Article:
Kikuchi is being billed as one of the pieces the M’s hope to rally around if and when they transition into contention. Kikuchi is just 27, so that is a feasible plan if the transition occurs in two or three years, less so if it takes longer.

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For the Mariners, this offseason has been all about a tearing down — of their roster, and of short-term hope.

And now, after a steady stream of key departures, each one a dagger to the hearts of their fans, finally comes a moment for them to embrace an arrival, with no strings attached.

Oh, each of those aforementioned deals that constituted the essence of Seattle’s roster “re-imagination” — code word for decimation certainly brought back prospects to dream about. But those are to be the payoff down the road, the deferred gratification used to justify the loss of James Paxton, Robinson Cano, Edwin Diaz and all the rest.

The understanding, the trade-off, and the burden of such rebuilding projects is that the present is guaranteed to be messy.

Left-handed pitcher Yusei Kikuchi, signed by the Mariners to an innovative four-year deal Wednesday, is the gift that doesn’t have to be stored in the closet until next Christmas. It isn’t accompanied by a corresponding (and deflating) departure, unless you count the $14 million a year the Mariners are sending his way over the next three, four or seven years. And you shouldn’t.

If all goes well, Kikuchi will provide joy and benefits both now and in the future, a salve for the dark days presumably ahead in 2019, and a bridge to what general manager Jerry Dipoto promises will be the rising in a couple years.

Like all Japanese players, of course, Kikuchi arrives with an air of mystery — but that’s only fitting with this ambitious and risky retooling plan. These Mariners are a team Nancy Drew would love.

Will Kikuchi, an ace in Japan for the Seibu Lions, be Shohei Ohtani, an instant sensation, or Hideki Irabu, an overhyped bust? And even if he achieves early success, will he succumb to the so-called Third-Year Wall, a tendency for Japanese pitchers to sparkle for two seasons and then hit a rapid decline, either via injury or poor performance? Hideo Nomo, Daisuke Matsuzaka, Yu Darvish, Masato Yoshii and Kazuhisa Ishii are cited as examples of this phenomenon.

The Mariners’ most recent Japanese pitcher, Hisashi Iwakuma, came here at age 31 with shoulder issues and struggled to adjust to the throwing program. But he had four solid seasons (one interrupted by injury) before hitting a wall of sorts. After missing all of last season from shoulder surgery, Iwakuma is attempting a comeback in Japan.

Masahiro Tanaka, with five solid years for the Yankees on his resume and still going strong, is proof that breakdown doesn’t have to be the outcome.

The Mariners had better hope not, because Kikuchi is being billed as one of the pieces the M’s hope to rally around if and when they transition into contention. Kikuchi is just 27, so that is a feasible plan if the transition occurs in two or three years, as Dipoto is now proposing — less so if it takes longer, which is a more realistic scenario.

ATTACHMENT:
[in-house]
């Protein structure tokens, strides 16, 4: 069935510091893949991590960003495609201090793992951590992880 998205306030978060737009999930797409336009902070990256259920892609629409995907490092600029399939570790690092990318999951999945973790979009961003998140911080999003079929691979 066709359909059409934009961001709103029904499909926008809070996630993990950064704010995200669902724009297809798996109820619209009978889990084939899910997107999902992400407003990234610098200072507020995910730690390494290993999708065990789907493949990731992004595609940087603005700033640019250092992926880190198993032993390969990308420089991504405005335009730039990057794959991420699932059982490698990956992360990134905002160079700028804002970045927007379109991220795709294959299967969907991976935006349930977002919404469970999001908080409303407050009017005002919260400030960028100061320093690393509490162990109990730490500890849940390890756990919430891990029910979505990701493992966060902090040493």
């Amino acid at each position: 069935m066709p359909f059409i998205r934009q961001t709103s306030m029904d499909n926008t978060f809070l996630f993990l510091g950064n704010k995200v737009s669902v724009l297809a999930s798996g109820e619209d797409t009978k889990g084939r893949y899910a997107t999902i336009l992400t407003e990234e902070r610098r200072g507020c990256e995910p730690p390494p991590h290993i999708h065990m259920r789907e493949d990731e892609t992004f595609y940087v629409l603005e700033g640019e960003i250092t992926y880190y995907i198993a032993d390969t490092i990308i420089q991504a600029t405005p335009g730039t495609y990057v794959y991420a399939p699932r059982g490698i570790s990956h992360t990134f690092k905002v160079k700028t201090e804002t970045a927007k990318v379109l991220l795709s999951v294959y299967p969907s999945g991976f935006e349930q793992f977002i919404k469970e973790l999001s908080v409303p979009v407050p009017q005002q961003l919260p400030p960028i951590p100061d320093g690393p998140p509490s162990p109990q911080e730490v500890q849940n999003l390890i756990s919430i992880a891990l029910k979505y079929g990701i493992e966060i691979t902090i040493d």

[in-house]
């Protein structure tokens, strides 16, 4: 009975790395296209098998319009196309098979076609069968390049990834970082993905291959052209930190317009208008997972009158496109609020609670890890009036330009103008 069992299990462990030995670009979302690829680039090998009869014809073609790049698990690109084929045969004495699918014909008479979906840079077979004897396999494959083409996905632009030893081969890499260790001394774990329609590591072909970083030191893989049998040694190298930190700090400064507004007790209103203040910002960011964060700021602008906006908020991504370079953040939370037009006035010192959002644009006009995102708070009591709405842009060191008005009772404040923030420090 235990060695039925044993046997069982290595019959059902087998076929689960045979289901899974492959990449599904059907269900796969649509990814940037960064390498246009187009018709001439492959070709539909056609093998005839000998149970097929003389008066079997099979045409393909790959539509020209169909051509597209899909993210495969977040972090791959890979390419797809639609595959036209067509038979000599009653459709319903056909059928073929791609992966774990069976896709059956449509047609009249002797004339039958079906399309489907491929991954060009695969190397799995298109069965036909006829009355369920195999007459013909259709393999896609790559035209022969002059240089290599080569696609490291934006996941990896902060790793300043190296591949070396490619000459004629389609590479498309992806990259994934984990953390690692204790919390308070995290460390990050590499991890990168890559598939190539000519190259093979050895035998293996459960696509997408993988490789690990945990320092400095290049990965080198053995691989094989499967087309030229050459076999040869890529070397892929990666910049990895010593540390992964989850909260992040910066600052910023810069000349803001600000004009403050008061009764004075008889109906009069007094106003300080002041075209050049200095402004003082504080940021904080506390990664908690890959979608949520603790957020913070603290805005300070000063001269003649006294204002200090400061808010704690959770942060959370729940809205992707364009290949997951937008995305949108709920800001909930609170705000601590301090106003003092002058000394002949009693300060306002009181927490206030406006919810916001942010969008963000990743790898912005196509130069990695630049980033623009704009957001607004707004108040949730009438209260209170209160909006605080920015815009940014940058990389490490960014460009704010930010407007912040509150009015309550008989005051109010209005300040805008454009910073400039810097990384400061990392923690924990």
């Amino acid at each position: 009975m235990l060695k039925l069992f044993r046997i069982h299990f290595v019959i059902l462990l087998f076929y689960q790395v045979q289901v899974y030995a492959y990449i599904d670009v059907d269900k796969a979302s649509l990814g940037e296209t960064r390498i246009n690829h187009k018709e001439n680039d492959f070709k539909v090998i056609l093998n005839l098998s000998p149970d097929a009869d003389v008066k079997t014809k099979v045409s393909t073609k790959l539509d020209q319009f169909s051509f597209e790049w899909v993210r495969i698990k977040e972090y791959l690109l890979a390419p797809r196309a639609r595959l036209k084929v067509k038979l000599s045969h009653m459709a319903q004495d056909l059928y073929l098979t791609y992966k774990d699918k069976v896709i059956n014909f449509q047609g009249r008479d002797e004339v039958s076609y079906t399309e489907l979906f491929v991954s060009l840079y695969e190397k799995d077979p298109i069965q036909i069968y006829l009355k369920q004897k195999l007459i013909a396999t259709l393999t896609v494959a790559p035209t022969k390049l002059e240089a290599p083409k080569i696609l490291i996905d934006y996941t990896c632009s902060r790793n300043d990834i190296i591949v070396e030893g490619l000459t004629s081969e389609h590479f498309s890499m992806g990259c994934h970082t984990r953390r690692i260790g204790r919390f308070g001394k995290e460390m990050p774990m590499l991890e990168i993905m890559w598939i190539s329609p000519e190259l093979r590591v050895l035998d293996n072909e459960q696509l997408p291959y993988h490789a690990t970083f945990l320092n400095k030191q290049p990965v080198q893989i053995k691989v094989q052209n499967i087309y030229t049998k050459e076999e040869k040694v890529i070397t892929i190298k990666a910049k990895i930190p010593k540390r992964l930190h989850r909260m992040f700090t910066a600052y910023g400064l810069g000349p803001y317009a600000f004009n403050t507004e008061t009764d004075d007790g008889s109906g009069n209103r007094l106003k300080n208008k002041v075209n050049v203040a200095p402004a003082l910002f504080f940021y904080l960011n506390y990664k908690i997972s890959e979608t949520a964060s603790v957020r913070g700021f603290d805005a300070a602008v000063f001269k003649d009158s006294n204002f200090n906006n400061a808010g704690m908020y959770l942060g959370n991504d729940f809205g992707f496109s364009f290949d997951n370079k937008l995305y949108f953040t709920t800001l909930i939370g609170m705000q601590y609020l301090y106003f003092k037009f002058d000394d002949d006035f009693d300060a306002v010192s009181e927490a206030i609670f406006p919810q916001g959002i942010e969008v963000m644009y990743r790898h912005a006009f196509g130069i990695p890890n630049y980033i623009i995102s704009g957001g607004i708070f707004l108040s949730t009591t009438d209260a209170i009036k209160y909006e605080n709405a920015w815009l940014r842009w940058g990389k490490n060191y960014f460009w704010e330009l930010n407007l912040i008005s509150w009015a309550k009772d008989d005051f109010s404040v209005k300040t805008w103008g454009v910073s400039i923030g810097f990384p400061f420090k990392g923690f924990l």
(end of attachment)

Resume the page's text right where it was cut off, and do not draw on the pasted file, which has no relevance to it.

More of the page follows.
On the surface, it seems incongruous for a team in tear-down mode such as the Mariners to spend so much — a minimum of $43 million or a maximum of $109 million (depending on whether Kikuchi opts out after three years, exercises an option for a fourth year or the Mariners after three years exercise a built-in four-year extension; like I said, the deal is innovative).

But incongruity has been a byword for a Seattle team that traded so many major parts after winning 89 games — rightly so, in my opinion. It takes supreme confidence to hitch your wagon to a pitcher unproven in MLB, on the premise that he will still be in his prime when the Mariners’ darkness turns to light.

As with this entire blueprint, much could go wrong. Supreme confidence could turn out to be supreme foolishness. In that way, Kikuchi is much like all those blue-chip prospects that Dipoto is amassing. They all sound good in the abstract, but this entire rebuild is predicated on the Mariners having chosen wisely in the pieces upon which they are banking everything.

We’ll have to wait to find out the answer to that. As Mariners fans know all too well, this organization has a history of backing the wrong horse. But at least it’s possible now to see the faint outline of a potential future rotation glittering with promise — Kikuchi, Marco Gonzales, Justus Sheffield (acquired from the Yankees in the Paxton trade), Erik Swanson (ditto) and Justin Dunn (acquired from the Mets in the Cano/Diaz deal).

Kikuchi had a brilliant year in 2017, leading the Pacific League with a 1.97 ERA, compiling a 16-6 record and finishing as runner-up for Japan’s equivalent of the Cy Young Award. Last year, his ERA rose to 3.08 and his strikeouts dropped from 217 to 153 in 24 fewer innings — but he still went 14-4.

Kikuchi also missed time in 2018 because of shoulder issues, not for the first time. According to the Japan Times, the Lions have three times attributed a stint in the minors to Kikuchi’s left-shoulder issues — either pain, inflammation or stiffness — and he has once been sidelined for elbow discomfort.

A representative for his agent, Scott Boras, said at the winter meetings that the shoulder issues are overblown. The Mariners are obviously satisfied enough with his health to make a substantial financial investment.

The M’s certainly didn’t have anyone like Kikuchi in their farm system when the offseason began. Now they have a pipeline of promising rotation arms.

Pipes burst, and so, all too often, do the swelling hopes and dreams attached to pitching prospects. But for one day, at least, it was appropriate to ponder the possibilities of a new Mariners addition in 2019, and not lament yet another departure.